Then he went to law school. And when you show up to a law program, Heller said, you’re handed an access card to online legal databases and you get access to repositories of knowledge and information. The difference? Instead of an open source model, they charge millions of dollars to access the law and basic understanding of it, because they have to hire experts rather than tapping into a huge community of knowledge.
Heller always thought somebody should take the open source model and apply it to the world of law.
“For literally seven years, I said ‘somebody, someday, is going to do this,'” he said. “And eventually my wife, who is a major catalyst in all things and especially this, said, ‘you know what dude, you’ve been talking about this idea for six years now. We don’t have kids, we don’t have a mortgage. Either do it now or regret it for the rest of your life.'”
So, he put in his two weeks at his firm. Without raising a penny in venture capital, or writing any code, he set out to start Casetext — a platform that integrates legal commentary with legal documents, and makes it open and accessible to the public. He applied to Y Combinator and was accepted, and that experience was incredibly beneficial to the company.
“It takes people like me who have an idea and in three months turns it into a fully functioning wonderful product that people are using,” he said. “And by wonderful I mean deeply broken in millions of ways.”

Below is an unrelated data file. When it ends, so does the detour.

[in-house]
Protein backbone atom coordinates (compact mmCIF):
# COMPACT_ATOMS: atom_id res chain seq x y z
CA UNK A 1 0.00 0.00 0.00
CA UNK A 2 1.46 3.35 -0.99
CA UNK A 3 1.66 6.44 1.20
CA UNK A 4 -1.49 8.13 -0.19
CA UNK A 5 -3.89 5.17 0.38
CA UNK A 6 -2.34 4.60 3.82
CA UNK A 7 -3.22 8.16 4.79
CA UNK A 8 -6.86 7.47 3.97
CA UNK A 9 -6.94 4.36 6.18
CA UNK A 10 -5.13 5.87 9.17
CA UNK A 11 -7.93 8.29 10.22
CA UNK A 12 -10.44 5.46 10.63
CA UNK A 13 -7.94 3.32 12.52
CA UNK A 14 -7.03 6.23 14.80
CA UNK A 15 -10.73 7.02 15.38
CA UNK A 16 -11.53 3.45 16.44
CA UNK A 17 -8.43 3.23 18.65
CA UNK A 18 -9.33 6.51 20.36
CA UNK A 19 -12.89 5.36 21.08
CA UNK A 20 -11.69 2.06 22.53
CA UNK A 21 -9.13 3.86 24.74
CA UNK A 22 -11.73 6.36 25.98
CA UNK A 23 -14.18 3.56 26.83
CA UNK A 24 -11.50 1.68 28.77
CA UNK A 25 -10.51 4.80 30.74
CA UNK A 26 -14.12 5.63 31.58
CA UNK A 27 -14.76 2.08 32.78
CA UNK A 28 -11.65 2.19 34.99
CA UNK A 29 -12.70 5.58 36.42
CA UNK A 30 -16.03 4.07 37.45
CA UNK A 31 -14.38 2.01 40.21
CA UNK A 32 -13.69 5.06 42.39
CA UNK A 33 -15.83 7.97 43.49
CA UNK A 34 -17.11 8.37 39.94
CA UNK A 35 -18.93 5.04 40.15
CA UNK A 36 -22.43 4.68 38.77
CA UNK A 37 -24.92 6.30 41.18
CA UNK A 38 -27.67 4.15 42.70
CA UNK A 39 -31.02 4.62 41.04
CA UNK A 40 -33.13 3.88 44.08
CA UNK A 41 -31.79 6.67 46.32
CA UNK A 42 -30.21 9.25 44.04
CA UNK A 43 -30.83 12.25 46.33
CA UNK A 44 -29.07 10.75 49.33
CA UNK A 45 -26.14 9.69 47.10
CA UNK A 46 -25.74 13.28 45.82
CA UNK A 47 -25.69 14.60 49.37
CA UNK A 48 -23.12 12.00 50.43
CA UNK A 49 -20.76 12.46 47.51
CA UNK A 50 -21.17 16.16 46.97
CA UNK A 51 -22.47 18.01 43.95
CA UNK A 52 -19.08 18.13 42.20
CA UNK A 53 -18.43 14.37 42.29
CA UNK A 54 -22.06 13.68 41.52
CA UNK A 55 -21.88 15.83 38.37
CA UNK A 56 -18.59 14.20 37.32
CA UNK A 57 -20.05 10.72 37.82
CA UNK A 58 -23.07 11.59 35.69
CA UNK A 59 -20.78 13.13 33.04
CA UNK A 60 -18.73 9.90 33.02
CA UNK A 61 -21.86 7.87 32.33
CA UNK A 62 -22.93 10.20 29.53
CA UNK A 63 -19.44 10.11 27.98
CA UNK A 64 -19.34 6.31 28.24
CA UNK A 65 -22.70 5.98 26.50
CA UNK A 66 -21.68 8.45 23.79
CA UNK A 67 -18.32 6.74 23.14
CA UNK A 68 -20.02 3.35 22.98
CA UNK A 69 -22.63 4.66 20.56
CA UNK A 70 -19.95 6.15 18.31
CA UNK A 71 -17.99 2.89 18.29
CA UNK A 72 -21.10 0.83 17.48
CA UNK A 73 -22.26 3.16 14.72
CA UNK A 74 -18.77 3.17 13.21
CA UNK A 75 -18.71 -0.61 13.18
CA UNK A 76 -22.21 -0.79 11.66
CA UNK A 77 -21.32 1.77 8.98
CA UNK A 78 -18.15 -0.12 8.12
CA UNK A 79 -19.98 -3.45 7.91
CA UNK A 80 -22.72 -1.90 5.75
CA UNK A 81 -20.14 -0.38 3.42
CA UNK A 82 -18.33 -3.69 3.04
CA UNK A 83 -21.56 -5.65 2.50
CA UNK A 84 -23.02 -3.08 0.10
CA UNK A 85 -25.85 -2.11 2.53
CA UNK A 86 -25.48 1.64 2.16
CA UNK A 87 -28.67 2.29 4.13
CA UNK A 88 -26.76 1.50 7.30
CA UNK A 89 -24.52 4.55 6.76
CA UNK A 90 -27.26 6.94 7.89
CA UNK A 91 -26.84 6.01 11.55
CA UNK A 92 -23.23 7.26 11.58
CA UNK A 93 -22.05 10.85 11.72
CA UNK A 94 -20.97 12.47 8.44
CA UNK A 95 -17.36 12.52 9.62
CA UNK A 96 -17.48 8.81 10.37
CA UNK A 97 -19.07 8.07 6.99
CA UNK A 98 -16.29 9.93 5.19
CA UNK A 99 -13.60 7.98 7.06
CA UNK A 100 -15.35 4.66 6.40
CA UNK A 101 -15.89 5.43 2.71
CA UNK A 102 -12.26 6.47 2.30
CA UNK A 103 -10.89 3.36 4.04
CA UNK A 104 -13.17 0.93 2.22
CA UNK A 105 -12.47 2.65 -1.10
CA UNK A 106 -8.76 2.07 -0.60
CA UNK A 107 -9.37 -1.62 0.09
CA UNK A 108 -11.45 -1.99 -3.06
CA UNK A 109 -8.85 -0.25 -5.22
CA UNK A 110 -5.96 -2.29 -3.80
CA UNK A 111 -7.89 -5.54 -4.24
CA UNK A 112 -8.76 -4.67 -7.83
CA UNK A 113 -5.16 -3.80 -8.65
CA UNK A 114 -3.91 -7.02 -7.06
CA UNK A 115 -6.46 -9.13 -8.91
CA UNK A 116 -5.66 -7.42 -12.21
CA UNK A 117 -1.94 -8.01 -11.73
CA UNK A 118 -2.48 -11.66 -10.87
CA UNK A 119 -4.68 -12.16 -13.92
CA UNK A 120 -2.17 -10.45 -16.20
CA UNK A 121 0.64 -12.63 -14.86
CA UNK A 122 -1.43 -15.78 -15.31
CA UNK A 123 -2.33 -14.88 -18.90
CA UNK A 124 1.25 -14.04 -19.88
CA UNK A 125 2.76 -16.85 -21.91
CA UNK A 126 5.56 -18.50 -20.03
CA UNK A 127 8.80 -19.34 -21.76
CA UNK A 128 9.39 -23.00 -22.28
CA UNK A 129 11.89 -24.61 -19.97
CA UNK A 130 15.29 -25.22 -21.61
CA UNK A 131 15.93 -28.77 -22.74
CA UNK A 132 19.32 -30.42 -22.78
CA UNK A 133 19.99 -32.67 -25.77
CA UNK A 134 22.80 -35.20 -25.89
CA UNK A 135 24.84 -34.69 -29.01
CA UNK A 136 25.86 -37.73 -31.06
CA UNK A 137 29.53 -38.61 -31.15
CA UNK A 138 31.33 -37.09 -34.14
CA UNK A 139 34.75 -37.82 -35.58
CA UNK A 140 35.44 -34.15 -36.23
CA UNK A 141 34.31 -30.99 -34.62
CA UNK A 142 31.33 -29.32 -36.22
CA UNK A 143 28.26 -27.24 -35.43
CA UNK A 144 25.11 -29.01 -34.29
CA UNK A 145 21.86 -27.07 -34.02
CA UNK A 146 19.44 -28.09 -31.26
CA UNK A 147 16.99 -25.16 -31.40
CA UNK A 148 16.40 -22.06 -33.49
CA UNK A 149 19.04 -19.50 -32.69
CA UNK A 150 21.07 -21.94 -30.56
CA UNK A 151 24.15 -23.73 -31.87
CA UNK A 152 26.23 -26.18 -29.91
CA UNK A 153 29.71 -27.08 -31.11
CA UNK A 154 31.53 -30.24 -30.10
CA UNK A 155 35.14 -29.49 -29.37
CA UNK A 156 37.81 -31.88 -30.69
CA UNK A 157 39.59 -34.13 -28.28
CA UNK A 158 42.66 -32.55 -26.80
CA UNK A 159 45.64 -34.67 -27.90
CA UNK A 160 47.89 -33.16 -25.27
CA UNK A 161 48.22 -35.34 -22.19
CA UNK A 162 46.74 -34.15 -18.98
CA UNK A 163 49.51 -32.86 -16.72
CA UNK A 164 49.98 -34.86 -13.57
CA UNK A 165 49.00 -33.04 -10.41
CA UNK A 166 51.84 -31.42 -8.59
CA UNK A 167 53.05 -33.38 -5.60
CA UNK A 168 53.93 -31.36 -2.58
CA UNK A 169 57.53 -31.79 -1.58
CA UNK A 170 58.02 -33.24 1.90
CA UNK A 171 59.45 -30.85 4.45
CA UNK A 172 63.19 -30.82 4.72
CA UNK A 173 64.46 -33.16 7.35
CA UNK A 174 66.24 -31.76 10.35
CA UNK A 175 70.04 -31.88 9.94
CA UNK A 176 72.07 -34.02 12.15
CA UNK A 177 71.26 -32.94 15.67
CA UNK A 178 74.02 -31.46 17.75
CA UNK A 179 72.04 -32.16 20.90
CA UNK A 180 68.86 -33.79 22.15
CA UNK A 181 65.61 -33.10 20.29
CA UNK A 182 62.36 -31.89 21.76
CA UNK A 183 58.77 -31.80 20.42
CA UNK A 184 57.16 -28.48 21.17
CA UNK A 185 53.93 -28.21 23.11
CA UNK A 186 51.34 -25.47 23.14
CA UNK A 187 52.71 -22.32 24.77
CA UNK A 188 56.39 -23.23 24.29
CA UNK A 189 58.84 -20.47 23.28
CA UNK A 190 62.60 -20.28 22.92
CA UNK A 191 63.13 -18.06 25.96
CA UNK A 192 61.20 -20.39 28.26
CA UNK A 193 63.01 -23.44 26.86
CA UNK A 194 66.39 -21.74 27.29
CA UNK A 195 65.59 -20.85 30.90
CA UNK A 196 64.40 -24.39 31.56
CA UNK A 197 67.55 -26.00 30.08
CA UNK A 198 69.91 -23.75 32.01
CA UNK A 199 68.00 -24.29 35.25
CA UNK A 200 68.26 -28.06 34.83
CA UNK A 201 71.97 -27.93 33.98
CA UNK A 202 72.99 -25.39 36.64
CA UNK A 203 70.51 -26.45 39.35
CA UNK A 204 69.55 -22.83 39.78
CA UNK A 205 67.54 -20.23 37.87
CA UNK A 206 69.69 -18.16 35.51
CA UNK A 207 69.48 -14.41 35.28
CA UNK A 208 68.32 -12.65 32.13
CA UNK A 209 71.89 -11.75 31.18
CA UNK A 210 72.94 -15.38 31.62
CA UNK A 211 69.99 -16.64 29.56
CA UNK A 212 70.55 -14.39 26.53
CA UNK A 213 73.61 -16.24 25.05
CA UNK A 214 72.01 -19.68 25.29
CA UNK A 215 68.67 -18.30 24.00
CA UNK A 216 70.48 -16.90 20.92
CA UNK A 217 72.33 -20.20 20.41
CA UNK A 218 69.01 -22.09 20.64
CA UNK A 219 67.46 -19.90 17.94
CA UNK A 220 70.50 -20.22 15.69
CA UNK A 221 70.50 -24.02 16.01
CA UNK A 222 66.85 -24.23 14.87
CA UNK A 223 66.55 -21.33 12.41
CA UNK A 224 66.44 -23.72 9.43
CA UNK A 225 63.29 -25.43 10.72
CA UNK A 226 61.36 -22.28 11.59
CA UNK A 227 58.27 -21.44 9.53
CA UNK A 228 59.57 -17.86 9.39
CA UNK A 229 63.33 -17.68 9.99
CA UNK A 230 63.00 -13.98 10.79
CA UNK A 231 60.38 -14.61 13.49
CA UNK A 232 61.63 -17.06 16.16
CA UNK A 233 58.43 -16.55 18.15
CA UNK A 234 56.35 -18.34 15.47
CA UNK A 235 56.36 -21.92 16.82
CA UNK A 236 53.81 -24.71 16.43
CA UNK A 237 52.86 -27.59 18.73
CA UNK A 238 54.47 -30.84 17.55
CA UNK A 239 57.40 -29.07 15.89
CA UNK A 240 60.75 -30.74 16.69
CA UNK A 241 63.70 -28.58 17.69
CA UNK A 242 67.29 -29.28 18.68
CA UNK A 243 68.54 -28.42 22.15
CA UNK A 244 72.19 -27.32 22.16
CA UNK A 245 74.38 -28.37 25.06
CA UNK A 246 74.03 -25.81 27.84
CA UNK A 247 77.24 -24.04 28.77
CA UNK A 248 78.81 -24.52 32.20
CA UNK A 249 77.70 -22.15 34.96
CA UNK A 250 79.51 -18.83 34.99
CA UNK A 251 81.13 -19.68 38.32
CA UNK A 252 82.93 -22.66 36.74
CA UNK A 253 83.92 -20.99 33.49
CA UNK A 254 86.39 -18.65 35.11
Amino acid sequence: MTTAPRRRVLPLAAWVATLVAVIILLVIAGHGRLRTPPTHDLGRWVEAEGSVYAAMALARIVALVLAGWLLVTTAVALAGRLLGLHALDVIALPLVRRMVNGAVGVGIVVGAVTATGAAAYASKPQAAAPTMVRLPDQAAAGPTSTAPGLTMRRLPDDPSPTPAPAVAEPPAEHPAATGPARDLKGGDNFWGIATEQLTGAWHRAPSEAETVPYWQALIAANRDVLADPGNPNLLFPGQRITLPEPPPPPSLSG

But that’s one of the best parts about software development, he said. You can get something together quickly, get it out to the public, and people give you feedback on what to fix. When he feels bad about what Casetext looks like today, since it’s still in its nascent stages, he just looks at early images of Twitter or other sites to make himself feel better.
“At its core, a lot of these services start out really ugly and broken, but they tap into a real need that people want,” Heller said.
When the company started out, it was a few people in a living room, coding a website. A lot of what Heller brought to the table as a founder was based on what he learned in law school — how to be an effective doer, and making sure things are always done on time. But now, with 16 team members and a tight-knit, more collaborative culture of a startup, his role has changed. His job is trying to help make other people effective, which has been a humbling experience.
“I had some real lessons where I was like, ‘I’m just not that good at this yet,” he said.